Looking to encourage and motivate your child to learn? Here, clinical psychologist and family therapist Andrew Fuller shares how parents can increase children's motivation and passion for learning.
Every child’s brain is as unique as their fingerprint. This gives them their own pattern of learning strengths. When parents and children know this pattern they can more powerfully engage in learning and discover pathways to success.
Parents don’t need to be teachers or experts in brain functions. Learning strengths expand parents existing knowledge and increase their capacity to motivate and inspire their children about future possibilities.
Learning strengths is based on the latest research from neuroscience and gives parents a way of increasing their children’s motivation and passion for learning.
How does knowing learning strengths help me to help my child?
There are a number of ways this knowledge benefits your child:
Overcoming a fear of ‘failure’
Success in life is not about being good at everything. Success is about discovering what you are good at, developing those strengths and applying them to other areas where possible.
Some children believe that unless they a good at everything, they are not smart or successful. If this belief persists they lose motivation, fear making mistakes and avoid learning.
A child whose parent knows how to help them discover their learning strengths and how to use them to build success in other areas is much more likely to remain confident and motivated.
Knowing your learning strengths and your child’s patterns assists you to consider similarities and differences between you both. Not every child shares the same strengths as their parent. Valuing strengths your child has, that you do not share, is a voyage of discovery for most parents.
Parents are powerful teachers of their children. By focusing on activities that your child already has learning strengths in, you are likely to get greater engagement and enjoyment.
Extending opportunities to develop learning
Learning strengths starts with what is strong as a way of improving what is not yet strong.
For example, if your child has a learning strength in perceptual-motor areas (sport, dance, craft, construction) and you wanted to improve their strengths in number smarts, you might find ways to discuss how numbers play a role in those areas.
Concepts like arcs, trajectories, sports statistics, percentages, right angles and number sequences all become more meaningful when we relate them to something a child is already good at.
At home, a child who has concentration and memory learning strengths but is yet to develop planning and sequencing strengths may struggle to clean up their room. A parent could help them by using what they are already strong at (concentration and memory) by turning room cleaning into a memory game i.e. ‘what we need to do next?’ This will make learning a new sequence easier.
Success creates success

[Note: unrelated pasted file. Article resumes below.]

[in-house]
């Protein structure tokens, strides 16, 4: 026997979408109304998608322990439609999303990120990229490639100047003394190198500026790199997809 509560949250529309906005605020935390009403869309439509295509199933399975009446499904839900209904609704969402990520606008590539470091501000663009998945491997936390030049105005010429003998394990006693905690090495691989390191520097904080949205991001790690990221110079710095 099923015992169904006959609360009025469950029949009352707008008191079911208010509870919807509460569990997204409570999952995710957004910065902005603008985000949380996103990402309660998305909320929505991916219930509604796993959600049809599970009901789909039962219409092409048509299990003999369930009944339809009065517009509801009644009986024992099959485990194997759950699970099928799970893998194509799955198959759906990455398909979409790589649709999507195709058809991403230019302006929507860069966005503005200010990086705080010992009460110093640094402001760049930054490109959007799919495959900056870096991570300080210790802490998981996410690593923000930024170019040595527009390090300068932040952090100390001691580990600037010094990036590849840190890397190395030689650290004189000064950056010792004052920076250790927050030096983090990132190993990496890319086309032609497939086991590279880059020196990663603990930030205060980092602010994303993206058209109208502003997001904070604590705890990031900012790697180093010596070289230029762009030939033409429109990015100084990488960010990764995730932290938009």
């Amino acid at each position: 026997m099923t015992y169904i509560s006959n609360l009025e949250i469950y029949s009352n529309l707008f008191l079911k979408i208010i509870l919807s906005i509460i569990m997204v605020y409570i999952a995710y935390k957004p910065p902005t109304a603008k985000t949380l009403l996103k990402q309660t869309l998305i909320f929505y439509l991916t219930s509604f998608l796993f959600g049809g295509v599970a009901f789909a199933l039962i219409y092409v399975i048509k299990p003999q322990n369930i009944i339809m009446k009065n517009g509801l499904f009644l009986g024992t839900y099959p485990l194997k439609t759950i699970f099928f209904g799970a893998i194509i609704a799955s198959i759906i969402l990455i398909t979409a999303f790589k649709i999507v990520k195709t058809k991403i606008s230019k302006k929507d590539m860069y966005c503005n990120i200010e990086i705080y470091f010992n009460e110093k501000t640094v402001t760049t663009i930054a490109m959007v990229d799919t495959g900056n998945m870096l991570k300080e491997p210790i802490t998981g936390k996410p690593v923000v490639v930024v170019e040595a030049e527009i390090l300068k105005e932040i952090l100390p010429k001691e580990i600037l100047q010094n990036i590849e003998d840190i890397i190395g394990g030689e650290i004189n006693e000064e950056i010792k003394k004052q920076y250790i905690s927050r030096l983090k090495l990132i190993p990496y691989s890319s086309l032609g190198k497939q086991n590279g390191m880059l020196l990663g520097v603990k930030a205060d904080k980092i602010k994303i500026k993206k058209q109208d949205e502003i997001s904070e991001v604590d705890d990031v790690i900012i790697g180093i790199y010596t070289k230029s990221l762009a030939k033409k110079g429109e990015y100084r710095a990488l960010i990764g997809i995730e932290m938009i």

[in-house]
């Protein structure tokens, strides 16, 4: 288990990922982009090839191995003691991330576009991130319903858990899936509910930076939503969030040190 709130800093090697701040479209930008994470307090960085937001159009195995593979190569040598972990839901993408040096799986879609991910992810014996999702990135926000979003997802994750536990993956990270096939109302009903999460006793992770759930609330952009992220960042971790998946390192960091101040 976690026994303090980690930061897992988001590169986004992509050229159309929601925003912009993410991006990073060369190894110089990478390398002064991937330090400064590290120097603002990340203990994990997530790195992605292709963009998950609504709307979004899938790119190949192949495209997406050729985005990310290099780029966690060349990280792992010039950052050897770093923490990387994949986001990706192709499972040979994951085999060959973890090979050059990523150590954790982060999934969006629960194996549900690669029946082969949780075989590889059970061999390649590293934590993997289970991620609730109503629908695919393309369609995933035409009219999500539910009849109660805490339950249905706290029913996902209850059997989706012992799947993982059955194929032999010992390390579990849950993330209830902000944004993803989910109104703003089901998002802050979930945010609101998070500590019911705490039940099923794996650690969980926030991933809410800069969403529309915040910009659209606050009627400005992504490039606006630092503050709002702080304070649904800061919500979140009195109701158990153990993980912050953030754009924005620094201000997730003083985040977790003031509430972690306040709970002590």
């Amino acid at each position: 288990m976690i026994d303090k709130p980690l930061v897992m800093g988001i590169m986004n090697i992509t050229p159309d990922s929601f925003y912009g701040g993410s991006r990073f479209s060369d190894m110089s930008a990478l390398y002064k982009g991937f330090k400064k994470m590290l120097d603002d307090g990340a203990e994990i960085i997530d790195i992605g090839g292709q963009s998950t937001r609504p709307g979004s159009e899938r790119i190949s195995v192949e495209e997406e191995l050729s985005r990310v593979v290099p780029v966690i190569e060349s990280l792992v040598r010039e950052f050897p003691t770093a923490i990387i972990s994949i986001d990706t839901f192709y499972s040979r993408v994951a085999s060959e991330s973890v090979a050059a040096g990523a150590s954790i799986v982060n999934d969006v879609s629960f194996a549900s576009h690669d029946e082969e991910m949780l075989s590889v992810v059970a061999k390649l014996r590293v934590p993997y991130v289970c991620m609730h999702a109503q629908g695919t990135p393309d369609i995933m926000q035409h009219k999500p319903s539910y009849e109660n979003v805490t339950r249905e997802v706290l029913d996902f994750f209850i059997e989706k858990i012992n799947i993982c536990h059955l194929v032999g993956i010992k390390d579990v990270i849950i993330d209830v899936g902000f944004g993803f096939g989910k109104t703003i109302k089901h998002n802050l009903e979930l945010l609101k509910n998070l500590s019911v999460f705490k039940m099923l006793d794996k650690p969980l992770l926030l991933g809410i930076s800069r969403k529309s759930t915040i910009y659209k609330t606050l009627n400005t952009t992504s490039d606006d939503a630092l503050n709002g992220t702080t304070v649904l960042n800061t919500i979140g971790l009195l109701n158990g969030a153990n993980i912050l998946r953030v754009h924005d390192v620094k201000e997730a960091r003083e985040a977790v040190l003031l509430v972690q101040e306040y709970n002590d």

The fastest way to help children to become passionate about their learning is to have their early attempts and successes acknowledged. The Learning Strengths letter and full report are precisely designed to do this.
Involvement at school
Completing the analysis and report empowers parents to take this knowledge to parent-teacher meetings and use it to proactively and collaboratively plan with teachers what strengths to build upon in the next term and also how to use those strengths to develop in other areas. Learning happens fastest when parents, teachers and students collaborate together.
There is a strong overlap between our learning strengths and what we are interested in. A child’s learning strengths may change as they mature but in the long-term, knowing about learning strengths helps young people choose the
courses or careers that suit them and where they are most likely to experience success.
Finding a career path that calls upon your learning strengths is a pathway to having a satisfying life. Children knowing their learning strengths goes some way towards increasing the likelihood that they may be able to provide you with some support in your more senior years.
Discover your learning strengths
Go to www.mylearningstrengths.com and complete the analysis. Begin by completing the analysis for yourself. You will be emailed a free letter outlining your two top learning strengths and suggestions about how to use these to increase learning in an area you are yet to fully develop.
Knowing your own learning strength profile will help you to see how to help your child towards success.
Once you have an understanding of your own learning strengths, ask your child to complete the analysis and discuss the letter with them. For children younger than Year 4 you may need to do it with them. For very young children, you could complete it on their behalf and treat the results as a rough guide as they develop and mature.
You can repeat the analysis as many times as you like but generally, once every six months will be most useful.
Andrew is a clinical psychologist and family therapist, author and speaker, and a regular contributor to The Parents Website.
More tips about how to maximise your success can be found at:
Books for teachers
Guerilla Tactics for Teachers (from www.andrewfuller.com.au)
Unlocking Your Child’s Genius (Bad Apple Press)
Neurodevelopmental Differentiation- Optimising Brain Systems to Maximise Learning (HawkerBrownlow)